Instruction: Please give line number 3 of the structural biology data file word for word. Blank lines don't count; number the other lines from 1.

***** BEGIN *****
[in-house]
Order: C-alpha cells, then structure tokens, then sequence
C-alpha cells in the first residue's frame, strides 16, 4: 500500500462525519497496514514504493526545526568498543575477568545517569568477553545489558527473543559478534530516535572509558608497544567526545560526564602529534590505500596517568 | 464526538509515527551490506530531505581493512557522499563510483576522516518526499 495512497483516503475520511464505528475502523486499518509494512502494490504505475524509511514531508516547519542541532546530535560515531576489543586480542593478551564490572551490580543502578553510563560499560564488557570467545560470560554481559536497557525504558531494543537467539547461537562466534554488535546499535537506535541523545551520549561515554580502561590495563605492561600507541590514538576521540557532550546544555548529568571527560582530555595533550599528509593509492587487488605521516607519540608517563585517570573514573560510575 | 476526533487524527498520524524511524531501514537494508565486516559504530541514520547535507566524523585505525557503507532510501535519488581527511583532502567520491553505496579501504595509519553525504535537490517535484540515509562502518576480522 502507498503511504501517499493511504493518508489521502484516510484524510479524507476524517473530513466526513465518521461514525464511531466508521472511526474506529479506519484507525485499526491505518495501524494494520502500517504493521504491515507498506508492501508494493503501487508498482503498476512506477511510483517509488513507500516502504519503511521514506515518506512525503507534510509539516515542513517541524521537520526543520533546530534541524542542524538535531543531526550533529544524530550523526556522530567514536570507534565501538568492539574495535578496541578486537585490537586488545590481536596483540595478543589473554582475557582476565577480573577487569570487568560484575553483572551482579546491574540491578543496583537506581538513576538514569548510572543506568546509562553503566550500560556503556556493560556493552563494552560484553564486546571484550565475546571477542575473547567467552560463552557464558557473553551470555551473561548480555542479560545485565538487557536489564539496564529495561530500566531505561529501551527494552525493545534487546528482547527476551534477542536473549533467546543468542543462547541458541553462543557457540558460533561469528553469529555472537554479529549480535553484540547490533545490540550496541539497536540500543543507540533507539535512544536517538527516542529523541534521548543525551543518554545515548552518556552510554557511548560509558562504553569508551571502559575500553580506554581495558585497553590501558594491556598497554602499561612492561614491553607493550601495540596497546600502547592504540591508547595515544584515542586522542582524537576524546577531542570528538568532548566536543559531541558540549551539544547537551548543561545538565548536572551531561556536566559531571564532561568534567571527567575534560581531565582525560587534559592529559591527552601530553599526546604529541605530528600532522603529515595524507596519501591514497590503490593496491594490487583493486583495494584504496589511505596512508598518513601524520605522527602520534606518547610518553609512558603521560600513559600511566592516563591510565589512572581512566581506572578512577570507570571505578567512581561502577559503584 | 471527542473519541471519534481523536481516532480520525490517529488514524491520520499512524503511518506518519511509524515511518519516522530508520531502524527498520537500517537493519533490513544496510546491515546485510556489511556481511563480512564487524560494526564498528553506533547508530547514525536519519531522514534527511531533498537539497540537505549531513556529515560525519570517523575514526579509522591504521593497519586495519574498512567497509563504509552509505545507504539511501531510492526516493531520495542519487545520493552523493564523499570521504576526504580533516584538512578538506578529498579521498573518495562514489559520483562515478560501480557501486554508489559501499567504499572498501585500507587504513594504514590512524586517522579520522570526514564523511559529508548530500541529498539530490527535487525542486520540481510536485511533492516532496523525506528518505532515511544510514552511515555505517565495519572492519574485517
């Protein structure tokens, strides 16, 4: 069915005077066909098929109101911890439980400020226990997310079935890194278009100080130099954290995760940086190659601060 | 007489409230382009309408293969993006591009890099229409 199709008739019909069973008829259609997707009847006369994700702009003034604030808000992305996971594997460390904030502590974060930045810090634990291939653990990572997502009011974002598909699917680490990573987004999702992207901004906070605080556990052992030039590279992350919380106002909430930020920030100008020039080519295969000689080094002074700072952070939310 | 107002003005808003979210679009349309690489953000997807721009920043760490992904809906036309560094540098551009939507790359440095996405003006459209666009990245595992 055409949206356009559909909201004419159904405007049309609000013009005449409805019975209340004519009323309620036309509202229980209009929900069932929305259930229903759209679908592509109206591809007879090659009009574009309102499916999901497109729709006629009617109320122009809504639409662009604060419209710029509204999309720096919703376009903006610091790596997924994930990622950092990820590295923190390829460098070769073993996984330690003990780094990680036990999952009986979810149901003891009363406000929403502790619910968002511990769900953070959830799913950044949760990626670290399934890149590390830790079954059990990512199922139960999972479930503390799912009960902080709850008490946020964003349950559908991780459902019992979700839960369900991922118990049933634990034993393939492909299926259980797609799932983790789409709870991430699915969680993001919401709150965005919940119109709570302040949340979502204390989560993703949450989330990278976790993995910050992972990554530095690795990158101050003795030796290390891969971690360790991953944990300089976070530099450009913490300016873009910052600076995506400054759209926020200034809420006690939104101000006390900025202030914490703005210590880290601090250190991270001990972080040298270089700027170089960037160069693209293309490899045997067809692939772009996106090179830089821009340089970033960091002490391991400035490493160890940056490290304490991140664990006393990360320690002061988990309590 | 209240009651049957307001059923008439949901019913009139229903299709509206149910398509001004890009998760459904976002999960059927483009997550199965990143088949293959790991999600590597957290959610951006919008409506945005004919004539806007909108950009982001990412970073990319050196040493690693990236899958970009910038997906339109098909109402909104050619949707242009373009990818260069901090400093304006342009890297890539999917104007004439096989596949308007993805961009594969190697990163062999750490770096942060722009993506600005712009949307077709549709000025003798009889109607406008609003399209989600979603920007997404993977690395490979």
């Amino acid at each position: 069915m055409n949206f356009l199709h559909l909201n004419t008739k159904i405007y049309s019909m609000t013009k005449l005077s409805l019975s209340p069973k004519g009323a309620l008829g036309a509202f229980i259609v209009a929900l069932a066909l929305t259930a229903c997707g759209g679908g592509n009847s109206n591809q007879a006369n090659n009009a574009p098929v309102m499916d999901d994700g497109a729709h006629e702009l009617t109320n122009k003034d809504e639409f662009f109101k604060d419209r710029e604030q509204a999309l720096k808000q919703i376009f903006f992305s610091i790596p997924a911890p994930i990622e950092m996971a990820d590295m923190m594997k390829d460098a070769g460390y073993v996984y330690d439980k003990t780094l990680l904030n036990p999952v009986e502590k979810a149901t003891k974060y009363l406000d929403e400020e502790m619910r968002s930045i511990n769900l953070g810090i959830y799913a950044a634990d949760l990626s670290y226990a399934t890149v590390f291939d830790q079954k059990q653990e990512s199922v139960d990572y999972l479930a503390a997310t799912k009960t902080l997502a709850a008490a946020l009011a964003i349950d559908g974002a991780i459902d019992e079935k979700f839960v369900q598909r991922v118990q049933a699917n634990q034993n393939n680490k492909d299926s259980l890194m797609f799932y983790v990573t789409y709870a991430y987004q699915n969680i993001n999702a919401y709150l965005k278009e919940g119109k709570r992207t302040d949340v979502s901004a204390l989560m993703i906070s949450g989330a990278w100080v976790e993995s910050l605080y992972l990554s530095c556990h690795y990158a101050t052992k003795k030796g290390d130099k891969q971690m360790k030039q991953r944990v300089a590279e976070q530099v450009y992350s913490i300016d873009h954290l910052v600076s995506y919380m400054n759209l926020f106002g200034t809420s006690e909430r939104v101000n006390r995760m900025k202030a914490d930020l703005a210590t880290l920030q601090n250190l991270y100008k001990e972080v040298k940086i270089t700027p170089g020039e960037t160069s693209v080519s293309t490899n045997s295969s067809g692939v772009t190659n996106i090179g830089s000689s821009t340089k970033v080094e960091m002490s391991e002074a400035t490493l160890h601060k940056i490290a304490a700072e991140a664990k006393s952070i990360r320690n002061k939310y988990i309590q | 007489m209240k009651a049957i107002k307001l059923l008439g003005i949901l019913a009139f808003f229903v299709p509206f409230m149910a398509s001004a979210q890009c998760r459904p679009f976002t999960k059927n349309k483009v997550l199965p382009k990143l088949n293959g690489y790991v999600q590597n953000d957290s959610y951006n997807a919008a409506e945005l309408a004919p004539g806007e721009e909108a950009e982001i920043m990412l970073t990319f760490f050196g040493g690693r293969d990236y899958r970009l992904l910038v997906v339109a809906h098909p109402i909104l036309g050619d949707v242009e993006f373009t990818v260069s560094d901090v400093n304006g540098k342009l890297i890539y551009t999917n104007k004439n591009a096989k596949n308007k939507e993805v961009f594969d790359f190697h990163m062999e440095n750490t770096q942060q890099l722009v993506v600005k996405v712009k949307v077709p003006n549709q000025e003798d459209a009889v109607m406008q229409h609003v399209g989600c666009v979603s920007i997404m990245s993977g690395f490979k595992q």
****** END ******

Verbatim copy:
C-alpha cells in the first residue's frame, strides 16, 4: 500500500462525519497496514514504493526545526568498543575477568545517569568477553545489558527473543559478534530516535572509558608497544567526545560526564602529534590505500596517568 | 464526538509515527551490506530531505581493512557522499563510483576522516518526499 495512497483516503475520511464505528475502523486499518509494512502494490504505475524509511514531508516547519542541532546530535560515531576489543586480542593478551564490572551490580543502578553510563560499560564488557570467545560470560554481559536497557525504558531494543537467539547461537562466534554488535546499535537506535541523545551520549561515554580502561590495563605492561600507541590514538576521540557532550546544555548529568571527560582530555595533550599528509593509492587487488605521516607519540608517563585517570573514573560510575 | 476526533487524527498520524524511524531501514537494508565486516559504530541514520547535507566524523585505525557503507532510501535519488581527511583532502567520491553505496579501504595509519553525504535537490517535484540515509562502518576480522 502507498503511504501517499493511504493518508489521502484516510484524510479524507476524517473530513466526513465518521461514525464511531466508521472511526474506529479506519484507525485499526491505518495501524494494520502500517504493521504491515507498506508492501508494493503501487508498482503498476512506477511510483517509488513507500516502504519503511521514506515518506512525503507534510509539516515542513517541524521537520526543520533546530534541524542542524538535531543531526550533529544524530550523526556522530567514536570507534565501538568492539574495535578496541578486537585490537586488545590481536596483540595478543589473554582475557582476565577480573577487569570487568560484575553483572551482579546491574540491578543496583537506581538513576538514569548510572543506568546509562553503566550500560556503556556493560556493552563494552560484553564486546571484550565475546571477542575473547567467552560463552557464558557473553551470555551473561548480555542479560545485565538487557536489564539496564529495561530500566531505561529501551527494552525493545534487546528482547527476551534477542536473549533467546543468542543462547541458541553462543557457540558460533561469528553469529555472537554479529549480535553484540547490533545490540550496541539497536540500543543507540533507539535512544536517538527516542529523541534521548543525551543518554545515548552518556552510554557511548560509558562504553569508551571502559575500553580506554581495558585497553590501558594491556598497554602499561612492561614491553607493550601495540596497546600502547592504540591508547595515544584515542586522542582524537576524546577531542570528538568532548566536543559531541558540549551539544547537551548543561545538565548536572551531561556536566559531571564532561568534567571527567575534560581531565582525560587534559592529559591527552601530553599526546604529541605530528600532522603529515595524507596519501591514497590503490593496491594490487583493486583495494584504496589511505596512508598518513601524520605522527602520534606518547610518553609512558603521560600513559600511566592516563591510565589512572581512566581506572578512577570507570571505578567512581561502577559503584 | 471527542473519541471519534481523536481516532480520525490517529488514524491520520499512524503511518506518519511509524515511518519516522530508520531502524527498520537500517537493519533490513544496510546491515546485510556489511556481511563480512564487524560494526564498528553506533547508530547514525536519519531522514534527511531533498537539497540537505549531513556529515560525519570517523575514526579509522591504521593497519586495519574498512567497509563504509552509505545507504539511501531510492526516493531520495542519487545520493552523493564523499570521504576526504580533516584538512578538506578529498579521498573518495562514489559520483562515478560501480557501486554508489559501499567504499572498501585500507587504513594504514590512524586517522579520522570526514564523511559529508548530500541529498539530490527535487525542486520540481510536485511533492516532496523525506528518505532515511544510514552511515555505517565495519572492519574485517